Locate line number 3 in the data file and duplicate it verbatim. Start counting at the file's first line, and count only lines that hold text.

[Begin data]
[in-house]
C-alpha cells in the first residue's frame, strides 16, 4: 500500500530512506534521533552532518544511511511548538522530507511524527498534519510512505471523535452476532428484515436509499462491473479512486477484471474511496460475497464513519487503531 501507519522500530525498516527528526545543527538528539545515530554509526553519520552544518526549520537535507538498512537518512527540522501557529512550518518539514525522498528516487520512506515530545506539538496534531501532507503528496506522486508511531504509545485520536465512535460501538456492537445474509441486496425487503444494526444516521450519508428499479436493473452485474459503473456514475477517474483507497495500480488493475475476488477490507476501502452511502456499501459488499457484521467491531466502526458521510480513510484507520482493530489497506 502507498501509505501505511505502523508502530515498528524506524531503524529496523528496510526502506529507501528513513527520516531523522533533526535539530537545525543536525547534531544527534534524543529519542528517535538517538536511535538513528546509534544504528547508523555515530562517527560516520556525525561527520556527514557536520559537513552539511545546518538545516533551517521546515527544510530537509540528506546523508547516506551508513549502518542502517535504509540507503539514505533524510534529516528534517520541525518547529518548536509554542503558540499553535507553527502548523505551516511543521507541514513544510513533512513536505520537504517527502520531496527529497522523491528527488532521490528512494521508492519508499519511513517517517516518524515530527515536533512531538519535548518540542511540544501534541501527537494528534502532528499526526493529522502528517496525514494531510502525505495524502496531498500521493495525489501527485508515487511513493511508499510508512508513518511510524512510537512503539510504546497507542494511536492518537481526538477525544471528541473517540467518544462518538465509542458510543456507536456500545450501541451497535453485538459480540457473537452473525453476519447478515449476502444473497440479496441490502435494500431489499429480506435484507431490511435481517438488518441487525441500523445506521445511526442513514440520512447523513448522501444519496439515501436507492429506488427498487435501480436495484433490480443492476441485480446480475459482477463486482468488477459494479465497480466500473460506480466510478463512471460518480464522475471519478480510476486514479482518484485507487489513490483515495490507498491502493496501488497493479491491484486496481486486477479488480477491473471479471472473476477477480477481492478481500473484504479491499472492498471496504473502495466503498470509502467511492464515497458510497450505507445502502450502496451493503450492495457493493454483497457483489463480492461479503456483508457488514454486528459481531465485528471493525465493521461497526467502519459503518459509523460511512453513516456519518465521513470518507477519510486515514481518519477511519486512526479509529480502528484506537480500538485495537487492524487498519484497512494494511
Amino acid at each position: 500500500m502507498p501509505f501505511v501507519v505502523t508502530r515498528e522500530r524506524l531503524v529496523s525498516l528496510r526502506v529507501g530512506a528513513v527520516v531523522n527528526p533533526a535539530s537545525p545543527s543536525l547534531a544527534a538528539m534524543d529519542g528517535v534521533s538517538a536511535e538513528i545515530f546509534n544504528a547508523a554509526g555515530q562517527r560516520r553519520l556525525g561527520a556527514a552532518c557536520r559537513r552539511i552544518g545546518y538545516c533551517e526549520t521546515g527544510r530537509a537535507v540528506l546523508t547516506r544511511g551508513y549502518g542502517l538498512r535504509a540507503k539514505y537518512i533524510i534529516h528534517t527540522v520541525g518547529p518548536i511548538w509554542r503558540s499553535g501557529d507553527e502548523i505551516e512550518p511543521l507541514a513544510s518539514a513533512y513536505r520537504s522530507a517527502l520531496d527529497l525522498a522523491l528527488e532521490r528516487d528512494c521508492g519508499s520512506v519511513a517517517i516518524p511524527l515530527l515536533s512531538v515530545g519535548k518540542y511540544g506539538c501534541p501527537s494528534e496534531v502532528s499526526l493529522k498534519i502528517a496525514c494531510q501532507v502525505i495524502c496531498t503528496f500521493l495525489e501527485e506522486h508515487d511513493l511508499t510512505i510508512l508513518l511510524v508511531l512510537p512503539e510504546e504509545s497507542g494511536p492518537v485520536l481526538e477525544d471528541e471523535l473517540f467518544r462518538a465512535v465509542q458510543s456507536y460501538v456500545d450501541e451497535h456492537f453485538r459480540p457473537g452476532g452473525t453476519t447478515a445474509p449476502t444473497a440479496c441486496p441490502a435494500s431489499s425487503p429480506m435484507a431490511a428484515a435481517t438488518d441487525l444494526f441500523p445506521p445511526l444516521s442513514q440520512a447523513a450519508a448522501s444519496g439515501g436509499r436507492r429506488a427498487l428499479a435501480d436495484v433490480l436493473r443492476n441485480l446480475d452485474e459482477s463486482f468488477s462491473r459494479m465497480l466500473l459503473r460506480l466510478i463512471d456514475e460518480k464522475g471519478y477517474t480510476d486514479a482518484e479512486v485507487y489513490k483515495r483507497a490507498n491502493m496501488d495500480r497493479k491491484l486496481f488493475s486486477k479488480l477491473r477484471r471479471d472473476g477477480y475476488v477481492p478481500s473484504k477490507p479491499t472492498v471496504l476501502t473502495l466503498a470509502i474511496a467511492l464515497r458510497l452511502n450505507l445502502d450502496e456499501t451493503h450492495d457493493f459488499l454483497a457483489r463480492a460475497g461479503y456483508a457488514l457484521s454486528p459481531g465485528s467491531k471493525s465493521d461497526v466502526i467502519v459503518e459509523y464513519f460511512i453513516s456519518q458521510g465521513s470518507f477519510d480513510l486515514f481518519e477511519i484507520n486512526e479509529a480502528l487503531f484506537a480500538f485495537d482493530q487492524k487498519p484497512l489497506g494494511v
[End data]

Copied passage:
Amino acid at each position: 500500500m502507498p501509505f501505511v501507519v505502523t508502530r515498528e522500530r524506524l531503524v529496523s525498516l528496510r526502506v529507501g530512506a528513513v527520516v531523522n527528526p533533526a535539530s537545525p545543527s543536525l547534531a544527534a538528539m534524543d529519542g528517535v534521533s538517538a536511535e538513528i545515530f546509534n544504528a547508523a554509526g555515530q562517527r560516520r553519520l556525525g561527520a556527514a552532518c557536520r559537513r552539511i552544518g545546518y538545516c533551517e526549520t521546515g527544510r530537509a537535507v540528506l546523508t547516506r544511511g551508513y549502518g542502517l538498512r535504509a540507503k539514505y537518512i533524510i534529516h528534517t527540522v520541525g518547529p518548536i511548538w509554542r503558540s499553535g501557529d507553527e502548523i505551516e512550518p511543521l507541514a513544510s518539514a513533512y513536505r520537504s522530507a517527502l520531496d527529497l525522498a522523491l528527488e532521490r528516487d528512494c521508492g519508499s520512506v519511513a517517517i516518524p511524527l515530527l515536533s512531538v515530545g519535548k518540542y511540544g506539538c501534541p501527537s494528534e496534531v502532528s499526526l493529522k498534519i502528517a496525514c494531510q501532507v502525505i495524502c496531498t503528496f500521493l495525489e501527485e506522486h508515487d511513493l511508499t510512505i510508512l508513518l511510524v508511531l512510537p512503539e510504546e504509545s497507542g494511536p492518537v485520536l481526538e477525544d471528541e471523535l473517540f467518544r462518538a465512535v465509542q458510543s456507536y460501538v456500545d450501541e451497535h456492537f453485538r459480540p457473537g452476532g452473525t453476519t447478515a445474509p449476502t444473497a440479496c441486496p441490502a435494500s431489499s425487503p429480506m435484507a431490511a428484515a435481517t438488518d441487525l444494526f441500523p445506521p445511526l444516521s442513514q440520512a447523513a450519508a448522501s444519496g439515501g436509499r436507492r429506488a427498487l428499479a435501480d436495484v433490480l436493473r443492476n441485480l446480475d452485474e459482477s463486482f468488477s462491473r459494479m465497480l466500473l459503473r460506480l466510478i463512471d456514475e460518480k464522475g471519478y477517474t480510476d486514479a482518484e479512486v485507487y489513490k483515495r483507497a490507498n491502493m496501488d495500480r497493479k491491484l486496481f488493475s486486477k479488480l477491473r477484471r471479471d472473476g477477480y475476488v477481492p478481500s473484504k477490507p479491499t472492498v471496504l476501502t473502495l466503498a470509502i474511496a467511492l464515497r458510497l452511502n450505507l445502502d450502496e456499501t451493503h450492495d457493493f459488499l454483497a457483489r463480492a460475497g461479503y456483508a457488514l457484521s454486528p459481531g465485528s467491531k471493525s465493521d461497526v466502526i467502519v459503518e459509523y464513519f460511512i453513516s456519518q458521510g465521513s470518507f477519510d480513510l486515514f481518519e477511519i484507520n486512526e479509529a480502528l487503531f484506537a480500538f485495537d482493530q487492524k487498519p484497512l489497506g494494511v